OK, what does this show? I assume the color coding is blue for higher IR reception, tending to red for lower IR reception. It is the era 2002-2008, a time when global temperatures are fairly stable.

    So, from 2002 to 2008, we have less IR being received by the satellite. What else is going on in that time?

    SSN was falling from its peak to its nadir as was, naturally enough, <a href="http://www.woodfortrees.org/plot/pmod/from:2000/to:2010"TSI.

    How do we know that the decrease in IR coming from the Earth is not due to decreased IR reaching the Earth, and what are the error bars in the calculation? I’m not challenging you, I’m just asking for information to consider any potential weaknesses in the argument.

  19. JUST MORE TO THINK ABOUT.

    One outstanding issue is the source of carbon responsible for the increase in middle Eocene atmospheric CO2. The rise in pCO2 by 2000 to 3000 ppmv emerging from our data requires a carbon source capable of injecting vast amounts of carbon into the atmosphere. Moreover, the absence of a prominent negative carbon isotope excursion excludes reservoirs with δ13C signatures below that of marine DIC. One mechanism capable of emanating carbon with such a geochemical signature is the metamorphic alteration of carbonates (decarbonation). Massive decarbonation occurred until the late Eocene, with the subduction of vast amounts of Tethyan Ocean pelagic carbonates under Asia as India drifted northward. However, the flux of carbon required to increase pCO2 by 2000 to 3000 ppmv within ~400,000 years appears too high to invoke metamorphic (volcanic) outgassing as the sole mechanism.

    Note that the level of CO2 didn’t just rise by 3000 ppm, those levels were maintained for a prolonged period of time. The pulse of CO2 (or CH4) that caused the PETM was removed from the atmosphere quite rapidly, taking on the order of 20,000-40,000 years. In fact, a recent paper states that the ecosystem accelerated its rate of carbon sequestration in response to the PETM release (see “Rapid carbon sequestration at the termination of the Palaeocene–Eocene Thermal Maximum”). The implication here is that, though a massive PETM like release of CO2/CH4 can cause a rise in global temperatures, such a rise is only a perturbation of the system. The system will correct itself over time by removing any “excess” carbon from the atmosphere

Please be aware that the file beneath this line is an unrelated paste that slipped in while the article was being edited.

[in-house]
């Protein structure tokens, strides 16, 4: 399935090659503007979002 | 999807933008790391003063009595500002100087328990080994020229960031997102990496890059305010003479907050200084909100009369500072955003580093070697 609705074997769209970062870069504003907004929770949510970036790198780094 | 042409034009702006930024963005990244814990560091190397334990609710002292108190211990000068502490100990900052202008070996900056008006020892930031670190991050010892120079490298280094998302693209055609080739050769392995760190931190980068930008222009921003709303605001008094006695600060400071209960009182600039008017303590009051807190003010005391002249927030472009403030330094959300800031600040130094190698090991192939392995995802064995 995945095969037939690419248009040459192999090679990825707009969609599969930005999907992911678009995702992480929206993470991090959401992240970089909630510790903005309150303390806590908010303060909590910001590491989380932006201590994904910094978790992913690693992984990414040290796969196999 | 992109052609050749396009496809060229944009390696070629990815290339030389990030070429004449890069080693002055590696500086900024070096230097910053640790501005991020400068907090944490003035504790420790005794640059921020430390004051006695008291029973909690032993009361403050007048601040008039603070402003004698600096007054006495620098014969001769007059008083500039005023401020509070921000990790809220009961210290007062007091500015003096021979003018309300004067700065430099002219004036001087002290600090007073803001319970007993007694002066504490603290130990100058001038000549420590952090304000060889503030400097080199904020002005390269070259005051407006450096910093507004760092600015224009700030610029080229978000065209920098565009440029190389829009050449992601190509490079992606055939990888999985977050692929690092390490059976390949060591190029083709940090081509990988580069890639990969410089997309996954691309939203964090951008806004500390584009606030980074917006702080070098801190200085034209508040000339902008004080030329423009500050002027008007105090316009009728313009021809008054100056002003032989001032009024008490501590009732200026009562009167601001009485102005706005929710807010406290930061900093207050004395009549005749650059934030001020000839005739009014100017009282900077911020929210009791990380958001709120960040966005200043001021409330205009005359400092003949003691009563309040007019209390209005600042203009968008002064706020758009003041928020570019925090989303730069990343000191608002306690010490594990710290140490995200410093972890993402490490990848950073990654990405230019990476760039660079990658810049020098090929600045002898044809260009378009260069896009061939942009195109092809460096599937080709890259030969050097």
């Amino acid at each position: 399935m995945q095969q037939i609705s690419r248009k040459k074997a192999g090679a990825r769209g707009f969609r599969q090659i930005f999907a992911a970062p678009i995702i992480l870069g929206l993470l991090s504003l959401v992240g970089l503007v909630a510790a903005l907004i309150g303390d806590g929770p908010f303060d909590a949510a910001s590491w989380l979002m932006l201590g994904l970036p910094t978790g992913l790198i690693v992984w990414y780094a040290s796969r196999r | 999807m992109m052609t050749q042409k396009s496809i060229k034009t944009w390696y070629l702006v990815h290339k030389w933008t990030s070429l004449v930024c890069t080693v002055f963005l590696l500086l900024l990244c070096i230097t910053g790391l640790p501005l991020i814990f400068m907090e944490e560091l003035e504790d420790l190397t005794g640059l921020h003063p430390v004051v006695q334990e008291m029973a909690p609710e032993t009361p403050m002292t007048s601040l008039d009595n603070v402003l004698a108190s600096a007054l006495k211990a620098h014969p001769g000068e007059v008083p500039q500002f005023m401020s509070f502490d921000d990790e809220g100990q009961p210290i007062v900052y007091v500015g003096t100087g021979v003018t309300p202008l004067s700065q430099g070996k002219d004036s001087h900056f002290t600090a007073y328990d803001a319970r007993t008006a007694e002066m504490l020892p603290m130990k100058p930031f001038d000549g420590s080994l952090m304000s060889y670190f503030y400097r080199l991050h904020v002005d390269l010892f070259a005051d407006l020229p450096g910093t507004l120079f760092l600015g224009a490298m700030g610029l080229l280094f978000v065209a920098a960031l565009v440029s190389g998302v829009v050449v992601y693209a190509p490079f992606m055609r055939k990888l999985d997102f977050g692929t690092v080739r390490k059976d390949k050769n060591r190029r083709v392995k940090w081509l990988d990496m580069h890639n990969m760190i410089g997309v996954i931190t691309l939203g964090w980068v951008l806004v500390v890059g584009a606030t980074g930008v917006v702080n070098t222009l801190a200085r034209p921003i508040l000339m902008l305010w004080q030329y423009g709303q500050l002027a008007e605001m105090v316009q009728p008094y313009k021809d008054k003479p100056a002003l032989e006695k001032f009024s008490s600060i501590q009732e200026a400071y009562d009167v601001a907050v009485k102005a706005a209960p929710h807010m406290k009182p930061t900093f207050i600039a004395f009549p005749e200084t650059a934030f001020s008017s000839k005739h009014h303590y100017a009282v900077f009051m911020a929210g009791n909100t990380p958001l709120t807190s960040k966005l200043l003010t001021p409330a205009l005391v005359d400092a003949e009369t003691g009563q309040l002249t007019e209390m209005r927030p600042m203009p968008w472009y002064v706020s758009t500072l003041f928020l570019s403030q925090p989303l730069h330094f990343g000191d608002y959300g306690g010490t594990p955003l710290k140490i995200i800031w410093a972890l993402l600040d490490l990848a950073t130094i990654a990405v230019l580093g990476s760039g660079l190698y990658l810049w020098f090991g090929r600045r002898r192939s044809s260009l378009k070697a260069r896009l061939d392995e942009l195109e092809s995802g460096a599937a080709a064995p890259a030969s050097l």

20. “How do we know that the decrease in IR coming from the Earth is not due to decreased IR reaching the Earth…”

    Or, less general radiation reaching the Earth to heat it, that is.

    Bart excellent point.

    • Nabil Swedan says:

      Both are decreasing equally, the difference is zero as math shows. I will explain.

      The atmosphere is cooling and its radiation to space is decreasing, this is good physics and satellite observations confirm. Simultaneously and with cooling, the height of the atmosphere is decreasing. Therefore, the cross section of the earth facing the sun is getting smaller and the intercepted solar energy is decreasing. Do the math and you will find the reduction in the energy intercepted is equal to the reduction of the energy radiated. The total energy of the earth remains constant.

      What is going on is that the effect of carbon dioxide induces a thermodynamic transformation whose outcome is energy transfer (not IR radiation) from the colder atmosphere to surface. The atmosphere cools and surface warms as a result. The external work is available to transfer energy from the colder atmosphere to the warmer surface-It is gravity at the disposal of the earth’s atmosphere. That is why the geopotential heights of the atmosphere are decreasing. If you take the time and do the math, you’ll find this explanation is correct. There is enough observations and data to confirm this conclusion numerically.

  21. The million dollar questions are :

    First will the climate cool due to natural forces and secondly if the climate cools will this result in natural forces lowering CO2 concentrations despite man made emissions?

    Or will the climate cool even if CO2 concentrations continue to rise?

    I make the following arguments as to why chances are CO2 concentration changes may not equate to a temperature change.

    First for the past 17+ years temperatures have stopped increasing despite increasing CO2.

    Secondly Dr. Spencer says the rate of CO2 increase is the fastest over the last 300 million years over this past 100 years and yet the temperatures have not followed suit. In- fact one can argue the temperature change over the past 100 years is one of the smallest changes during that time span.